Evidence is the information gathered from historical sources
Primary sources are objects created or written at the time being investigated
Secondary sources are accounts about the past that were created after the time being investigated.
Empathy written in another way is the ability to "walk in someone elses shoes." we say "walk in someone elses shoes"because it means that you are aware of whats going on, and sensitive to their feelings, thoughts and experiences.
Empathising brings history to life. it connects us as human beings regardless of how much time has passed.
Cause and Effect
The concept cause and effect is used by historians to identify chains of events and developments,both in the short term and in the long term.
Significance relates to the importance assigned to aspects of the past. this includes people, events, developments, discoveries, movements and historical sites.
Continuity and Change
Continuity is something from the past that is still the same
Chang is things from the past that don't happen in a country or state anymore.
over time some things stay the same, whiole others change.
Historians refer to aspects of the past that have remained the same over time as continuities.
Contestability is how humans interprate different types of information/sources.
Perspective is a point of view, from the position that people see and understand events going on in the world around them.
The clothes for the poor were, by contrast, drab and dull in colour. They were crudely cut, and made from coarse cloth woven by peasant women from hand spun wool or linen.
Women typically wore long trailing garments with elaborate sleeves and ornate headgear.
Only noblewomen could wear veils and have dresses made from sating and velvet.
By the 11th century in Europe, there were huge differences between the clothes that were allowed to be worn by the rich and the poor.
Only people with rich blood were allowed to wear gold and silver material and purple silk.
The clothes worn by the wealthy were almost always custom-made by tailors.
Wealthy men wore stockings, tunics, decorated cloaks and fancy hats.
The poor's personal hygiene was very basic.
Peasants washed in a dish of cold water
Wood for the poor was a scarce and valuable resource, so it was not wasted on heating water for washing.
The rich could afford the luxury of a long hot bath.
Scented oils, rose petals or herbs such as rosemary and spearmint were added to the water for the rich.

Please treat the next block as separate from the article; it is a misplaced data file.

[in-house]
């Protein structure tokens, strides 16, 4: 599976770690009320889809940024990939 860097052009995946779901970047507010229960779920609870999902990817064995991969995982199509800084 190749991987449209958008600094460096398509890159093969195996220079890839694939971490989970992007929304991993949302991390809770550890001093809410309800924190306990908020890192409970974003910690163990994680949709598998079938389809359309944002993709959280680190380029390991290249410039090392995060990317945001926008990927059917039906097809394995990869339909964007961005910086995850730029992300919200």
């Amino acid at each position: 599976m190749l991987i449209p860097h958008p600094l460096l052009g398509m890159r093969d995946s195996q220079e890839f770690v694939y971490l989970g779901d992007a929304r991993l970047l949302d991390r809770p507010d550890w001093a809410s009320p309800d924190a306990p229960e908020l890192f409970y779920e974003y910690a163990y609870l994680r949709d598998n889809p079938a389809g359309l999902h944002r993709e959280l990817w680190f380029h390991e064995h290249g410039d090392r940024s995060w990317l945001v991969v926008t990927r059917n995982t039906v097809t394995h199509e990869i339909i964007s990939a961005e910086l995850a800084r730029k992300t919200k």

Dried herbs and spices such as mint and cinnamon were also burnt to purify and sweeten the air while bathing.
Dental hygiene for the rich and the poor was almost non-existent.
People would occasionally clean their teeth but only by rubbing them with a piece of cloth.
Sometimes ash and mixtures of herbs were used to clean peoples teeth.
If you had a bad tooth it would get pulled out without and anaesthetic or pain medication.
There were no supermarkets, refrigerators or ovens in medieval times.
People killed their own animals and preserved meat by salting, smoking or pickling it.
Spices were used to disguise the taste of meat when it was old and rotten.
Vegetables were normally dried or pickled.
Grain was ground into flour to make bread
People used spoons, knives or their fingers to eat.
Instead of plates, most people ate off thick slices of trenchers (bread.)
Rich eating habits
The rich ate meat of both domestic animals and game animals.
Domestic animals are animals like cows, pigs and sheep.
Game animals are animals like deers, wild boars and pheasants.
The rich also ate fish, fruit, soft cheese, eggs, coloured jellies, vegetables, sauces and soups, salads, white bread, pies and tarts, and ornate sweet dishes.
The food was wached with either ale, wine or mead (a brew made from honey and water.)
Banquets were help on important religious feast days, and to mark events such as marriages, coronations, special birthdays, tournaments and the arrival of special guests.
Important people sat at a higher table then the other diners.
Feasts lasted for hours.
Between the many courses, diners were entertained by acrobats, minstrels, troubadours, storytellers, jugglers and jesters.
Poor eating habits
The poor ate simpler and less varied diet food than the rich.
The poor ate stews, grainy bread, vegetables and fruit (when available), milk, hard cheese, porridge made from oats or barley, and maybe some nuts from the forests.
The majority of the peasants ate their main meal for the day while they were working in the fields.
If peasants were lucky enough to live near rivers of the sea they got to eat fish.
But generally they ate very little meat, as they were often poor to own and raise animals.
Hunting for game animals (wild animals) in the lord's forests was forbidden.
The rich got to experience lavish banquets and the rich men got to experience activities such as hunting, falconry and playing chess.
Rich women might get to embroider, stitch tapestries or listen to musical performances.
Hunts were typically conducted in the woods and forests surrounding feudal manors.
Women riding side-saddle would sometimes be part of the hunting party.
Access to these areas was forbidden to the poor.
The poor hunted for rabibts and birds in the fields.
The poor did not have many opportunities for entertainment, but during special feasts, such as at harvest time, there might be dancing, dice throwing, ball games and wrestling.
Many of the games played by medieval children are still played today like hopscotch and hide and seek.
The Battle of Hastings
The Battle of Hastings was between the English and the Normans (French.)
The English wore short garments.
Their hair was cropped.
Shaved their beards
Their arms were covered in gold bracelets
Their skinwas covered with punctured designs (tatoos.)
They drank till they got sick and threw up.
They fought with rashness and fury instead of military skill.
The Normans were use to war.
They were fierce.
They had horses.
They tricked and decieved their enemy.
The Bayeux Tapestry is an embroidered cloth nearly 70 metres long and 50 centimetres tall, which depicts the events leading up to the Norman conquest of England concerning William, Duke of Normandy, and Harold, Earl of Wessex, later King of England, and culminating in the Battle of Hastings.